Lowe’s stock jumped Thursday after Oppenheimer upgraded the pandemic winner’s shares.
It’s the latest in a string of bullish predictions about the home improvement retailer’s coming first-quarter earnings report, although the stock may react more on the company’s longer-term outlook.
raised his rating on Lowe’s (ticker: (LOW)) to Outperform from Perform, establishing a $235 price target, about 17% above the stock’s current levels. Shares rose 3.1% to $201.53 in recent Thursday trading.
Nagel has long been cautious on pandemic winners like Lowe’s. After all, they face difficult year-over-year comparisons to 2020 and could struggle to maintain their momentum as the U.S. edges back toward normalcy. While those concerns are still valid, Nagel’s call on Lowe’s is “largely tactical in nature,” he writes. It is based on expectations for continued fund flows into cyclical stocks and a discounted valuation compared with its rival
business has shown marked improvement.
Nagel says there could still be additional room for improvement in metrics like margins as the company continues to tighten operations.
Consumers will be eager to return to travel and dining out when they feel safe doing so, which will detract from the amount of money they might spend on housing, he says. That said, the post-pandemic economic recovery in the U.S. is shaping up to be stronger than many expected, which should help cyclically-driven stocks, he writes. Lowe’s fits that bill, even as it’s “overlooked as a high quality, self-help, inexpensive cyclical play.”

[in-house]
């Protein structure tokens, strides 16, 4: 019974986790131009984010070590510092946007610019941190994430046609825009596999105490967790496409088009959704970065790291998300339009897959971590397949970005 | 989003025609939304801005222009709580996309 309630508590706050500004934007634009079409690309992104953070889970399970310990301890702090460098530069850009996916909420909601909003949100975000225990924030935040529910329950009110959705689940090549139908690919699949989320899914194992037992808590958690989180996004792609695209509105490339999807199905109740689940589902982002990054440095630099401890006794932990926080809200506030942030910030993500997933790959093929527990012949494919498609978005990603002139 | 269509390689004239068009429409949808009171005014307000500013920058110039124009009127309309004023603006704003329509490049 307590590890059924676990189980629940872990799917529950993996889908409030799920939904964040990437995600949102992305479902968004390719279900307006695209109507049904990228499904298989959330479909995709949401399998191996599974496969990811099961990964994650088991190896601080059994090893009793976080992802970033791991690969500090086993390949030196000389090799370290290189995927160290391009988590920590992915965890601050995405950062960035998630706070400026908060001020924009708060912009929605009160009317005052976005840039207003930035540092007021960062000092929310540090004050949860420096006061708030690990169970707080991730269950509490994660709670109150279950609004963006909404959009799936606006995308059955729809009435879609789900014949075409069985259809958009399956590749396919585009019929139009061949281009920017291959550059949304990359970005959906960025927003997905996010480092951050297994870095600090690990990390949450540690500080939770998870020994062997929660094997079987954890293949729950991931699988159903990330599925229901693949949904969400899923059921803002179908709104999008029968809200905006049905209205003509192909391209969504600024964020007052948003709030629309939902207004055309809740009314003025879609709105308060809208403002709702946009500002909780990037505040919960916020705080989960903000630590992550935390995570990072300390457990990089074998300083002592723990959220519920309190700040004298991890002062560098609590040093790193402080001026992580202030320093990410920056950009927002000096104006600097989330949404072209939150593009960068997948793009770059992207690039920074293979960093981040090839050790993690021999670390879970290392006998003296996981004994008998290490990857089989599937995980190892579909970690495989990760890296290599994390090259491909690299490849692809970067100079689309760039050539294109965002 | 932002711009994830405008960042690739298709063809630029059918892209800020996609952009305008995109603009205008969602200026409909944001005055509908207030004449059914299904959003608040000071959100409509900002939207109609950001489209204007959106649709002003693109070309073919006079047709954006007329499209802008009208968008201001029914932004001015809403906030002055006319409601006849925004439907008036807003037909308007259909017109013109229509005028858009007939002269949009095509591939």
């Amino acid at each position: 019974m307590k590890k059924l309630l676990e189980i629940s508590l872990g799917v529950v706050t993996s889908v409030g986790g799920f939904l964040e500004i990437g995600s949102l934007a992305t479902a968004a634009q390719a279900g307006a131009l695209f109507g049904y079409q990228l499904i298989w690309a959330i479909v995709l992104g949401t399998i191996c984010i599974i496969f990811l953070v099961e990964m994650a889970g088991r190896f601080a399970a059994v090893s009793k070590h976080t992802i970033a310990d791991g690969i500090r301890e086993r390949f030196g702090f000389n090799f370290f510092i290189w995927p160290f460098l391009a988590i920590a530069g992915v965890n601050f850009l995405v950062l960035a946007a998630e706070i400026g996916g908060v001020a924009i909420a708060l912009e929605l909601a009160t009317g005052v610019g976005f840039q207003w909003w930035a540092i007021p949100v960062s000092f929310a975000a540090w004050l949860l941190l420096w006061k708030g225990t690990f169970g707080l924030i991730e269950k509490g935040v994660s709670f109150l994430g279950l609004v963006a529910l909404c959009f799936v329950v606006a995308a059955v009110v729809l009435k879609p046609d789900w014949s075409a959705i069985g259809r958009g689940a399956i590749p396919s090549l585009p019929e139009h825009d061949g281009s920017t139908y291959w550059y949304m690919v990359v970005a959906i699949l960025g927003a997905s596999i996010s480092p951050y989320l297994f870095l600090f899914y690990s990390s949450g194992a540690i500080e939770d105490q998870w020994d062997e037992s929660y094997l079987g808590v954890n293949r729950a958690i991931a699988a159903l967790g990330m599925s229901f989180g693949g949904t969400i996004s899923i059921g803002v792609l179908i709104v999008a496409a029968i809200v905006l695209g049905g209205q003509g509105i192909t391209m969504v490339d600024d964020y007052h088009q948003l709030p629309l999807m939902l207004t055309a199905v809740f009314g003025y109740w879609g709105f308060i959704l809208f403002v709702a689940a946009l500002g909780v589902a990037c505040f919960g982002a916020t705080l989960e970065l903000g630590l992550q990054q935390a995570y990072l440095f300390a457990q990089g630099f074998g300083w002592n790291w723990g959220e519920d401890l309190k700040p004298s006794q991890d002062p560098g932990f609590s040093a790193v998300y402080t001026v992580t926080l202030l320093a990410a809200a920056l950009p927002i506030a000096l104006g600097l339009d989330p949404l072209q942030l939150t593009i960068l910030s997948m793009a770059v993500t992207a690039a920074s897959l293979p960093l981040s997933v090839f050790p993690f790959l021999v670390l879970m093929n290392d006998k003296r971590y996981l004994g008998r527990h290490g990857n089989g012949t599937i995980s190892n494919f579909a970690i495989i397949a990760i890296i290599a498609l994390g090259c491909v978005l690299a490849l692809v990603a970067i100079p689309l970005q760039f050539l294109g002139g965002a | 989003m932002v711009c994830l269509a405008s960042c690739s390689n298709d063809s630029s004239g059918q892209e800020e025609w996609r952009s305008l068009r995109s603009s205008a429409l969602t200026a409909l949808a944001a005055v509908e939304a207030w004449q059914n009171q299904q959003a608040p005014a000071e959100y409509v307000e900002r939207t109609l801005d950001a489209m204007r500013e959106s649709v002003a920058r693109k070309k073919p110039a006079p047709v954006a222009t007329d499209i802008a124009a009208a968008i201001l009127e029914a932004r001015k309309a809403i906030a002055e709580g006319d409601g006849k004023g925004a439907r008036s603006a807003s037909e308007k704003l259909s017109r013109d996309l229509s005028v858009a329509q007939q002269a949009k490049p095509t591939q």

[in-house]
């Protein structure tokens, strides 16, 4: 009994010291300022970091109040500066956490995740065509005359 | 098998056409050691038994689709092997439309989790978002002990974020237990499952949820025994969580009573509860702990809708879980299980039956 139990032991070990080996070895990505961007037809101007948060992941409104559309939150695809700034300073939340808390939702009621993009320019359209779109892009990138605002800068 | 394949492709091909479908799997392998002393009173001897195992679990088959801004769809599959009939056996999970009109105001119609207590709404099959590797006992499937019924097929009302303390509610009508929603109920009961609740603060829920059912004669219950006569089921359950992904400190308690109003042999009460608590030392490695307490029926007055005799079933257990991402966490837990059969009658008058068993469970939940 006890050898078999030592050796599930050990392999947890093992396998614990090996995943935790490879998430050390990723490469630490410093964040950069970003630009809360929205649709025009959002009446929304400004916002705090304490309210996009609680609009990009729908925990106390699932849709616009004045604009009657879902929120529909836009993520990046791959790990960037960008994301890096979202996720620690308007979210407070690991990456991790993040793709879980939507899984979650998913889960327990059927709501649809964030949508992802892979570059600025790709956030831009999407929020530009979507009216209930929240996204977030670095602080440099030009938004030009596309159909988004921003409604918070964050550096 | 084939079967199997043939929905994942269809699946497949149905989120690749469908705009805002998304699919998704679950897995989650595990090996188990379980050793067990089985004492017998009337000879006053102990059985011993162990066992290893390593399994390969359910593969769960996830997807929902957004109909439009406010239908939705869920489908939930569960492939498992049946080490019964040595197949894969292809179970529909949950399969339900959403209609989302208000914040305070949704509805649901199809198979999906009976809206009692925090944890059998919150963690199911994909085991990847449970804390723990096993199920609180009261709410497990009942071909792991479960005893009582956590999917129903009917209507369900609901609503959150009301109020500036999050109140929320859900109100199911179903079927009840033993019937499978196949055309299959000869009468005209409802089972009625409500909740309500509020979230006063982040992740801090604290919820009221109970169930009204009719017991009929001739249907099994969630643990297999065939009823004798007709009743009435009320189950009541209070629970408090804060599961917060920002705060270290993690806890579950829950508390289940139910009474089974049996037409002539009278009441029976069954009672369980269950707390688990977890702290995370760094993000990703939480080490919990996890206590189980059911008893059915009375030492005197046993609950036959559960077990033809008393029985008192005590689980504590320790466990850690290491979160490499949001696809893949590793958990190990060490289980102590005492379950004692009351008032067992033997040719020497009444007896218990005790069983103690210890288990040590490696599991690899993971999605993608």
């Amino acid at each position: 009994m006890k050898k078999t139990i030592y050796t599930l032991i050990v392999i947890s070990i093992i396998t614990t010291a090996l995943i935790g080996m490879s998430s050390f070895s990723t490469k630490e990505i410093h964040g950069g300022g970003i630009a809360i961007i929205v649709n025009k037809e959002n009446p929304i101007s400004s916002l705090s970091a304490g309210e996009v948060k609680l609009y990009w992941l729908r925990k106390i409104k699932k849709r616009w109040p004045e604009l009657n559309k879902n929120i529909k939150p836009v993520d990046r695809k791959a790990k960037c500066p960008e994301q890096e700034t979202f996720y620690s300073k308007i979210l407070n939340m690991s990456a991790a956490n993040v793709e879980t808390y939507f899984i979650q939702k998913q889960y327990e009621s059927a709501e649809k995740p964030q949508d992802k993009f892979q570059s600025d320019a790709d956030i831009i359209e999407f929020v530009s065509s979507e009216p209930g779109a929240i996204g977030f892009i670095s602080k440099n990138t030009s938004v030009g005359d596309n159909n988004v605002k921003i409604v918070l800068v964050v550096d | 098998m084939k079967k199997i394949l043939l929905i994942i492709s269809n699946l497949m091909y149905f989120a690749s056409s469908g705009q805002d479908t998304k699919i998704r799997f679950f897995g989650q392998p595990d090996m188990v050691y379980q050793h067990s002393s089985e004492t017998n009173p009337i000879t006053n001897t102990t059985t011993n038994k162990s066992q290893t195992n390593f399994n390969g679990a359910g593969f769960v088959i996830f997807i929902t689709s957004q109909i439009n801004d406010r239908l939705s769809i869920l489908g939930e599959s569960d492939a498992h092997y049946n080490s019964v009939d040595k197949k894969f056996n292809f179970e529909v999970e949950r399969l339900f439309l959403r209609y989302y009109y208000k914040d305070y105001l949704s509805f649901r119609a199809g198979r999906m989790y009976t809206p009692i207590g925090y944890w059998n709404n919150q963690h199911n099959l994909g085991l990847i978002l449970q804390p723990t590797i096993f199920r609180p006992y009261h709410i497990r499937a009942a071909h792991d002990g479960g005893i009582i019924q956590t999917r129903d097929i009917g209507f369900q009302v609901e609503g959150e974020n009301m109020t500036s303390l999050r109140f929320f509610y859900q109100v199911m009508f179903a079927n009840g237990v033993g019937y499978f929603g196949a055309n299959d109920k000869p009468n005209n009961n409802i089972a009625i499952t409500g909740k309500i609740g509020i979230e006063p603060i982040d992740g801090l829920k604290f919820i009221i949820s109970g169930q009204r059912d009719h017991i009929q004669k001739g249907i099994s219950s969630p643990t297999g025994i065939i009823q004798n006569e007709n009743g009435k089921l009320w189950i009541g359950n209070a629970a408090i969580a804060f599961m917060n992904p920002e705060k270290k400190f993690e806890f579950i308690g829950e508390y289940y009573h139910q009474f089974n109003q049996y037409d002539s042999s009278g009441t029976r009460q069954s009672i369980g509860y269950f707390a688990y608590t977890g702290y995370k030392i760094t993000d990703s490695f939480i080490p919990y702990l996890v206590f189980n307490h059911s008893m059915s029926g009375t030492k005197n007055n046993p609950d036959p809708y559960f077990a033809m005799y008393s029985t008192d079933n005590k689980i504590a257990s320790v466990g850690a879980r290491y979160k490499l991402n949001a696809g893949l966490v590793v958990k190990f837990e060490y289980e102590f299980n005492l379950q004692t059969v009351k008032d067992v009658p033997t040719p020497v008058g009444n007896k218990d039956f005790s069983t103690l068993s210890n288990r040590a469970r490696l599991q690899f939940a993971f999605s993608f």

Nagel is far from being the only analyst who is upbeat about Lowe’s—and Home Depot—head of their first-quarter results, due out next week. Wells Fargo boosted its price target on both stocks last week, coming after similar moves from Baird and Citigroup, which point to long-term drivers for the stocks beyond the pandemic boost.
At this point, robust earnings for Home Depot and Lowe’s seem likely. The ongoing strength in the housing market, the latest round of stimulus, and data points showing that consumers are still prioritizing their homes all bode well for the first quarter. The big jump in lumber prices alone might be enough to lift top-line numbers.
If either company doesn’t deliver a better-than-expected report, that could weigh on the shares. But a beat doesn’t guarantee the stocks will move higher, either. Because of the many catalysts for the first quarter, investors will likely be looking ahead, focusing on commentary for the rest of the year. Guidance or management remarks could signal how confident the companies feel about continued spending in the home improvement market, even as the economy reopens. A more measured tone—even if it ultimately proves to be conservative—could hurt the stocks.
Lowe’s shares have gained 25.5% year to date and are up 82.5% in the past 12 months. The stock has climbed more than 30% since Barron’s recommended the stock in early March, more than three times the gain of the S&P 500 over the same period.
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